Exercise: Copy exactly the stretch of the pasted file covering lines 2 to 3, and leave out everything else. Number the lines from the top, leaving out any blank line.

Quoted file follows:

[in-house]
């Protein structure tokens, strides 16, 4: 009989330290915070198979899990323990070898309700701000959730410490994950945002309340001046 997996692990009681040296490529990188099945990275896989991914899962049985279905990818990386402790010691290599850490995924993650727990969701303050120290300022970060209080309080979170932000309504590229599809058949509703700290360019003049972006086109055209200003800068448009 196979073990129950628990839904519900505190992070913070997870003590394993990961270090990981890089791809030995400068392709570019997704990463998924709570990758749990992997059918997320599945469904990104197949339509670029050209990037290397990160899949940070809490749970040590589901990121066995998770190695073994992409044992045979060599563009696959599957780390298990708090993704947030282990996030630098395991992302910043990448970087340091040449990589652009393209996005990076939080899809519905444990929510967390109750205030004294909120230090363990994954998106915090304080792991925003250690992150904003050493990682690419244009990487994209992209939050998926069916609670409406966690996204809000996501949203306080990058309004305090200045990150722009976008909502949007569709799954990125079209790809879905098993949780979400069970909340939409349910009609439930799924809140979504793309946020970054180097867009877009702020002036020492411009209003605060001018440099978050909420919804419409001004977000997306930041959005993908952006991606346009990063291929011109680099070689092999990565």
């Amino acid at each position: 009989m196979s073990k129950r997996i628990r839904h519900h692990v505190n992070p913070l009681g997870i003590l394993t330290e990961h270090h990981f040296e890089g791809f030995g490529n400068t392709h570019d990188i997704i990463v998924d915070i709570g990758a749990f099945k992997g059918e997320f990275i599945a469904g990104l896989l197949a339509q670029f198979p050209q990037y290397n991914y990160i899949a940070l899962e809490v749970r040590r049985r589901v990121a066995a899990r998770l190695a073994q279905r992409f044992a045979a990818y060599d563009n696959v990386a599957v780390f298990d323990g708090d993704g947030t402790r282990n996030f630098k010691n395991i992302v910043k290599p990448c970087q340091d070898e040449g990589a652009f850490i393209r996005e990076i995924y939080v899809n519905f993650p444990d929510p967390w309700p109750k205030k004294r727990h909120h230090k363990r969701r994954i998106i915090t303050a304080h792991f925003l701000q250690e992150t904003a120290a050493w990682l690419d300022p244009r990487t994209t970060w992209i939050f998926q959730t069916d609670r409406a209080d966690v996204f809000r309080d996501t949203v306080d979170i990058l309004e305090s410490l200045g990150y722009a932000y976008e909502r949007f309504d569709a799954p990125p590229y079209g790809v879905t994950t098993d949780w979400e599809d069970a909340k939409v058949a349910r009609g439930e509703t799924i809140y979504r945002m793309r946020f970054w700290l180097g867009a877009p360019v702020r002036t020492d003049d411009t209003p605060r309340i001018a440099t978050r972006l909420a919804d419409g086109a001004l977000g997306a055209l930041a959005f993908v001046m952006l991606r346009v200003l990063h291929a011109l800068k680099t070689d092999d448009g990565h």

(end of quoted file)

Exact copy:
């Protein structure tokens, strides 16, 4: 009989330290915070198979899990323990070898309700701000959730410490994950945002309340001046 997996692990009681040296490529990188099945990275896989991914899962049985279905990818990386402790010691290599850490995924993650727990969701303050120290300022970060209080309080979170932000309504590229599809058949509703700290360019003049972006086109055209200003800068448009 196979073990129950628990839904519900505190992070913070997870003590394993990961270090990981890089791809030995400068392709570019997704990463998924709570990758749990992997059918997320599945469904990104197949339509670029050209990037290397990160899949940070809490749970040590589901990121066995998770190695073994992409044992045979060599563009696959599957780390298990708090993704947030282990996030630098395991992302910043990448970087340091040449990589652009393209996005990076939080899809519905444990929510967390109750205030004294909120230090363990994954998106915090304080792991925003250690992150904003050493990682690419244009990487994209992209939050998926069916609670409406966690996204809000996501949203306080990058309004305090200045990150722009976008909502949007569709799954990125079209790809879905098993949780979400069970909340939409349910009609439930799924809140979504793309946020970054180097867009877009702020002036020492411009209003605060001018440099978050909420919804419409001004977000997306930041959005993908952006991606346009990063291929011109680099070689092999990565």
């Amino acid at each position: 009989m196979s073990k129950r997996i628990r839904h519900h692990v505190n992070p913070l009681g997870i003590l394993t330290e990961h270090h990981f040296e890089g791809f030995g490529n400068t392709h570019d990188i997704i990463v998924d915070i709570g990758a749990f099945k992997g059918e997320f990275i599945a469904g990104l896989l197949a339509q670029f198979p050209q990037y290397n991914y990160i899949a940070l899962e809490v749970r040590r049985r589901v990121a066995a899990r998770l190695a073994q279905r992409f044992a045979a990818y060599d563009n696959v990386a599957v780390f298990d323990g708090d993704g947030t402790r282990n996030f630098k010691n395991i992302v910043k290599p990448c970087q340091d070898e040449g990589a652009f850490i393209r996005e990076i995924y939080v899809n519905f993650p444990d929510p967390w309700p109750k205030k004294r727990h909120h230090k363990r969701r994954i998106i915090t303050a304080h792991f925003l701000q250690e992150t904003a120290a050493w990682l690419d300022p244009r990487t994209t970060w992209i939050f998926q959730t069916d609670r409406a209080d966690v996204f809000r309080d996501t949203v306080d979170i990058l309004e305090s410490l200045g990150y722009a932000y976008e909502r949007f309504d569709a799954p990125p590229y079209g790809v879905t994950t098993d949780w979400e599809d069970a909340k939409v058949a349910r009609g439930e509703t799924i809140y979504r945002m793309r946020f970054w700290l180097g867009a877009p360019v702020r002036t020492d003049d411009t209003p605060r309340i001018a440099t978050r972006l909420a919804d419409g086109a001004l977000g997306a055209l930041a959005f993908v001046m952006l991606r346009v200003l990063h291929a011109l800068k680099t070689d092999d448009g990565h």